i came in and he made me take off my shoes and put on slippers. i saw the machine sitting on a kitchen table, unplugged. it was missing the front panel to the internal zip drive, and when i asked him to turn it on, i realized he didn't have the keyboard or the mouse. "what price?" he asked in his thickly broken english. his original asking price was $580, but after i showed him a craig's list ad for a similar machine at a more reduced price, i told him i would pay no more than $500. he dropped it down to $550. "no, sorry, i can only give you $500." he dropped it down to $530. "sorry, no," i said. he dropped it down to $500. people think i'm a good negotiator, but i have very little negotiating skills. they take my "fixed price stubborness" as a sign of a crafty business savvy mind, which it really isn't. at one point he asked if i was japanese, i told him i was "chinese, from taiwan. i've lived here for 23 years now." he laughed but i'm not sure if he understood what i said. i told him i'd go get the money and bring an usb mouse to fully test the machine before i'd decide. while i was putting on my shoes, he asked how old i was. "29," i said. "twenty...?" he asked. "29," i repeated. "twenty...?" he asked again. finally i wrote it on a piece of paper. he gave me an understanding smile. i asked how old he was, he told me 27.
i came home and quickly e-mailed rachel, this other person who was selling her G4 (400Mhz). her asking price was $500, and it included a 17" apple monitor as well, the kind that matches the machine. it wasn't as suped up as the other G4, but it did include the keyboard and mouse, and for $100 more in extra parts i could match that other G4 in terms of specs. and i'd get a sweet monitor to boot. i then went to get the money, figured it'd go to somebody sooner or later. walking back to the korean guy's place (with a mouse in my bag), i waved to sam's girlfriend eating lunch on some church steps, and i stopped by joie de vivre to pick up the matmos rotating color magnet, a present for renata.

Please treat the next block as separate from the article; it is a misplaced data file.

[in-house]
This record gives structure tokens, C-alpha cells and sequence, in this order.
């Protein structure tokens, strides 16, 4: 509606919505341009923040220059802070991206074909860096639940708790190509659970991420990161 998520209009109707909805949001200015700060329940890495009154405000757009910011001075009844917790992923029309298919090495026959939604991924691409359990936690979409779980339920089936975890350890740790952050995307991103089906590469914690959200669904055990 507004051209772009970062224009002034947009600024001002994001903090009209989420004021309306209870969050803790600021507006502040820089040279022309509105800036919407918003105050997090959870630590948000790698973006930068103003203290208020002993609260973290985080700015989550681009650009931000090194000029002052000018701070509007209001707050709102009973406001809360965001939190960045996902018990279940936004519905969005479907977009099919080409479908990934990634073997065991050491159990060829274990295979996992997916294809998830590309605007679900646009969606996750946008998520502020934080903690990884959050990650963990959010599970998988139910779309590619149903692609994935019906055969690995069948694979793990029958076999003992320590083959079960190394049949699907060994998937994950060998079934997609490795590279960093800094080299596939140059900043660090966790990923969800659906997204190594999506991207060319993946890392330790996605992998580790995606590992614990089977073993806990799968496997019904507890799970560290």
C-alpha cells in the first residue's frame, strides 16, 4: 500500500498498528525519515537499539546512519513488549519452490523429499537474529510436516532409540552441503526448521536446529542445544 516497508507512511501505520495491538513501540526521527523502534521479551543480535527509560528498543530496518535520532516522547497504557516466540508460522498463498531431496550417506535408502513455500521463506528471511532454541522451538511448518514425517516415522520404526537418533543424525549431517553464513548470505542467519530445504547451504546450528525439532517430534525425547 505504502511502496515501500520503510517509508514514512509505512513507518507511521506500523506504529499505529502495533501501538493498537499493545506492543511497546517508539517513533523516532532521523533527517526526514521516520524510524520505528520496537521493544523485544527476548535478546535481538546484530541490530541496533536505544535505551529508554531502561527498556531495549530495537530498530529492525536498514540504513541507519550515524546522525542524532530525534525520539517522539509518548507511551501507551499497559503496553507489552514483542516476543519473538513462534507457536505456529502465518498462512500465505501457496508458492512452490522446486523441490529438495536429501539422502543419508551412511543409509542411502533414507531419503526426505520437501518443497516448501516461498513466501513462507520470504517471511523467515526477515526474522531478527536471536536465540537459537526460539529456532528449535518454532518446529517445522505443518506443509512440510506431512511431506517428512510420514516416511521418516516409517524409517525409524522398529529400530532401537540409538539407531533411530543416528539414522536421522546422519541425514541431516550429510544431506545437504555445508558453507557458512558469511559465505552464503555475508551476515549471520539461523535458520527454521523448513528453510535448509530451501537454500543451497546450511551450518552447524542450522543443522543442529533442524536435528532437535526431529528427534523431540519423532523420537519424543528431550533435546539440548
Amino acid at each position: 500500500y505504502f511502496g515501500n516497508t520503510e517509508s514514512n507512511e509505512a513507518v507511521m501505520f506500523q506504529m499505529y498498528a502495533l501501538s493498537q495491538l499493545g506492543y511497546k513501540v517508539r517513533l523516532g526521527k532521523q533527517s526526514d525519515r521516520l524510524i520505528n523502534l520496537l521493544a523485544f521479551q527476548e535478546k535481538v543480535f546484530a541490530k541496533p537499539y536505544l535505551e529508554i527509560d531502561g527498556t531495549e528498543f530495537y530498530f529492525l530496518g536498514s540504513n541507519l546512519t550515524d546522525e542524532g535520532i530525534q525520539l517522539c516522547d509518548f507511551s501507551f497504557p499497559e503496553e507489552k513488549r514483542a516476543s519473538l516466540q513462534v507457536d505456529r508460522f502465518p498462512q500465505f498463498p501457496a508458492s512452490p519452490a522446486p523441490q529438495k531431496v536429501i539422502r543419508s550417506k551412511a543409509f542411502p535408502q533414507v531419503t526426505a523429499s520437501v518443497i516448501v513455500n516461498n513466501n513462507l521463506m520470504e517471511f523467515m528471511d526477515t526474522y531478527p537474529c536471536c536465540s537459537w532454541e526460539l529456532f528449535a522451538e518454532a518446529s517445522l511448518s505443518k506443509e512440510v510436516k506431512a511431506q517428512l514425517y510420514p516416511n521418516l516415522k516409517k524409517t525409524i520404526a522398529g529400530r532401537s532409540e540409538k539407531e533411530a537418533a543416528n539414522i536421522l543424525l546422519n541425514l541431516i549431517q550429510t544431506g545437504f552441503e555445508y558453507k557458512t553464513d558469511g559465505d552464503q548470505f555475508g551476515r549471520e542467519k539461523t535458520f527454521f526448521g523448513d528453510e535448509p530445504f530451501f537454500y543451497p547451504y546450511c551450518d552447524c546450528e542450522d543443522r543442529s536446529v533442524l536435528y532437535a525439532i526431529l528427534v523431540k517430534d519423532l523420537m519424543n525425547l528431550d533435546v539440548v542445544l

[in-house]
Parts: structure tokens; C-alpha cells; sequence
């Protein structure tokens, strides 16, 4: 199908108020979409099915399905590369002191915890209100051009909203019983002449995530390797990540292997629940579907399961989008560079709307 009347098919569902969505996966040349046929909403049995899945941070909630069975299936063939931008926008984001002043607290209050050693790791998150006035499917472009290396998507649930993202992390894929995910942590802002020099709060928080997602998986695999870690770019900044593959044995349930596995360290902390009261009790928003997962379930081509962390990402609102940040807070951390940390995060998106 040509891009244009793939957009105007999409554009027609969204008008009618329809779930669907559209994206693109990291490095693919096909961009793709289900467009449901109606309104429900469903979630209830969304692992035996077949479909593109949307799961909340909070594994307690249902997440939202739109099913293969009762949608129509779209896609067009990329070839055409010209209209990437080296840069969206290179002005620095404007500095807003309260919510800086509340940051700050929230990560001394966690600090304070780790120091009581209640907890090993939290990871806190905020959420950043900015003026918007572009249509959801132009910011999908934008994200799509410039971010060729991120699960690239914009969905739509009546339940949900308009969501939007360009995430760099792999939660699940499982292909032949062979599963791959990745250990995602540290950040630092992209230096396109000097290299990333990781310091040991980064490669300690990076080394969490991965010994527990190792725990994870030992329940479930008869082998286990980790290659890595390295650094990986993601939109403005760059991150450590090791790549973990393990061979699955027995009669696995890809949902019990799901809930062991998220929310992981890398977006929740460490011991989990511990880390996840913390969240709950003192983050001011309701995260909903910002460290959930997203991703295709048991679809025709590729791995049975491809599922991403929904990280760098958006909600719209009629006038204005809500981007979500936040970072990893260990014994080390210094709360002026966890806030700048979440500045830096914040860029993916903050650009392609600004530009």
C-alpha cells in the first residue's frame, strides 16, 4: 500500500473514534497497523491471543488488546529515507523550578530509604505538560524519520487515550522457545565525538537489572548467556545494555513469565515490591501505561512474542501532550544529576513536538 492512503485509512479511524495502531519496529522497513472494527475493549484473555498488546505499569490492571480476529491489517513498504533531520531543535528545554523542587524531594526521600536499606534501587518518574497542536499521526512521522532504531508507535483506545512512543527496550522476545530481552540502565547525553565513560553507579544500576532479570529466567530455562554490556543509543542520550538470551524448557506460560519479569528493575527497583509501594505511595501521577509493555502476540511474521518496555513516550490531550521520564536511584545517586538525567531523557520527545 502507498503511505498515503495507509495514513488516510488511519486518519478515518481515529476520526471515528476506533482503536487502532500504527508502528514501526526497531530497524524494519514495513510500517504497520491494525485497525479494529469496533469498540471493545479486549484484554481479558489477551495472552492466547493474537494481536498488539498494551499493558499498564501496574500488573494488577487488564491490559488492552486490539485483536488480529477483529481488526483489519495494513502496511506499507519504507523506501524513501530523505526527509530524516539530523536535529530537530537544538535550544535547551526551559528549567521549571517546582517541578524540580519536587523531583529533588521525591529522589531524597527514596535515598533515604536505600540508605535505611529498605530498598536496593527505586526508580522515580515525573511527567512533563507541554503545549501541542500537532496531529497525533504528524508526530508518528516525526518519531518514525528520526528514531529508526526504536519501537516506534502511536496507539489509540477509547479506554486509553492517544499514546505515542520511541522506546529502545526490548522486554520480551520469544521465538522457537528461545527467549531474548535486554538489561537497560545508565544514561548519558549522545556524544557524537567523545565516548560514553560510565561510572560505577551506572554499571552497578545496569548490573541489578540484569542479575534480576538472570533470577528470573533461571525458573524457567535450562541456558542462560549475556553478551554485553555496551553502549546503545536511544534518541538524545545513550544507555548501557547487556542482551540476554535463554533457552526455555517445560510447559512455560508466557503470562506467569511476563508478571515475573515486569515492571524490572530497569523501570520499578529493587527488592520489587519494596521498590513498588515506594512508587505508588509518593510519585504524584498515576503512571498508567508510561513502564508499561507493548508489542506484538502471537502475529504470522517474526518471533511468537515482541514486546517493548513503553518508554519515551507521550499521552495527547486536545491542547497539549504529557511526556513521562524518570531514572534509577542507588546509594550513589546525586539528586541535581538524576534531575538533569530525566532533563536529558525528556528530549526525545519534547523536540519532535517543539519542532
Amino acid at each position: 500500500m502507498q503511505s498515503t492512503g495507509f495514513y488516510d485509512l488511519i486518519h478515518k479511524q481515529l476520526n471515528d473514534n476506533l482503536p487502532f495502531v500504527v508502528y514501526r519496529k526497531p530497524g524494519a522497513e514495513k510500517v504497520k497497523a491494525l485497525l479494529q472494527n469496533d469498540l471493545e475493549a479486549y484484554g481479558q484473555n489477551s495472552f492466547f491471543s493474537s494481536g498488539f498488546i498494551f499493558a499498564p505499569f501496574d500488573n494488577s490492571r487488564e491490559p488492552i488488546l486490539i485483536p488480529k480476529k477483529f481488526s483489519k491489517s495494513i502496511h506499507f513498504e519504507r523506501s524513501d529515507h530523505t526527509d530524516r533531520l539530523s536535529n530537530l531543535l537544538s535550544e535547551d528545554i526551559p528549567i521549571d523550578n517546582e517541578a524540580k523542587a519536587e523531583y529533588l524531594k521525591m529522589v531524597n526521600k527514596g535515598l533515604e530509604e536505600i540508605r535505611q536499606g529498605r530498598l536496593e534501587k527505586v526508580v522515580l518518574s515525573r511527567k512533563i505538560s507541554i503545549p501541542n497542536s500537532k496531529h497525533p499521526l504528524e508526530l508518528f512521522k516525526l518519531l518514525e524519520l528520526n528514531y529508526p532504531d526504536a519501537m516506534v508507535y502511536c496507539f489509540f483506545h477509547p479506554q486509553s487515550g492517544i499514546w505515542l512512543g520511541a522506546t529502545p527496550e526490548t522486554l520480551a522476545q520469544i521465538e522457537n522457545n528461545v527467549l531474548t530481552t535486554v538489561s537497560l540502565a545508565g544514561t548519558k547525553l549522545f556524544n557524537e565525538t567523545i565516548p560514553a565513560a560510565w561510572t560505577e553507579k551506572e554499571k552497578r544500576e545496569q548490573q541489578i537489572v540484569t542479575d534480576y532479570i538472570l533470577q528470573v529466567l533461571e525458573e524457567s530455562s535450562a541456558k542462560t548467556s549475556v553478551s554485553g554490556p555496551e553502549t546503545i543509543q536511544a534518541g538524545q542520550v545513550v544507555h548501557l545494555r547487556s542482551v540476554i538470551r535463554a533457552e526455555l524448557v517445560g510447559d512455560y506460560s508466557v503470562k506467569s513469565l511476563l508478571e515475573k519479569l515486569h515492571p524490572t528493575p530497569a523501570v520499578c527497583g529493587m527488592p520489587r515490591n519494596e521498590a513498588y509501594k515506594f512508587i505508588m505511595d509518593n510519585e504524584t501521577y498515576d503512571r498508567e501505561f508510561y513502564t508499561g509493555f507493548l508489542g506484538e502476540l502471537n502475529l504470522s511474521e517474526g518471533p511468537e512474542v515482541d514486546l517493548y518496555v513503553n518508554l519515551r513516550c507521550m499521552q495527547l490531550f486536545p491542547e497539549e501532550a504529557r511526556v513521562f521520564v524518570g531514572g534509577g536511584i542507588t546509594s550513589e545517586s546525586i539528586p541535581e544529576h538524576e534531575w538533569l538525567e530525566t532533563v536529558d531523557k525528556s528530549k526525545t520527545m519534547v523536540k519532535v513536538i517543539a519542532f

i tested the G4 with the mouse, everything worked fine. the korean guy was calling me "big brother" in chinese and korean for some reason, i just smiled and unplugged the mouse. i told him i'd still need a day to do some comparison shopping, and said i'd call him back tomorrow to let him know my final decision, but i was already pretty much decided that i wouldn't be buying his machine.
i came home and found an e-mail from rachel saying that her G4 was still for sale and we made arrangements for me to come and check it out. the other important thing i had to do today was to go down to city hall and ask them about my residential exemption status on property tax. by total coincidence, i got a letter from them asking me to validate my residency, so it saved me a trip down to central square.
since i didn't go out for a run yesterday, i went out running today. i suddenly remembered why i don't run in the middle of the afternoon during the summer. the heat is oppressive, and combined with the humidity, it's like a smothering blanket. it took just a single day of hot humid weather for me to hate the summer season and wish it was winter again. bring back the cold! by the time i made it to the other side of the charles river, i was running topless, t-shirt in hand, used as a towel to wipe the sweat off my face. before the eliot bridge i slowed to a walk, the veins in my head throbbing from all this hot weather. with a grimace on my face, i sucked in air hard through clenched teeth, trying to catch my breath. by the time i made it to the drinking fountain (couldn't get a drink, the water pressure is too low, i just poured the water over my head), i picked up my running again and finished the course. i was surprised to see not too many people out running, mostly topless men like myself, must be that oppressive heat.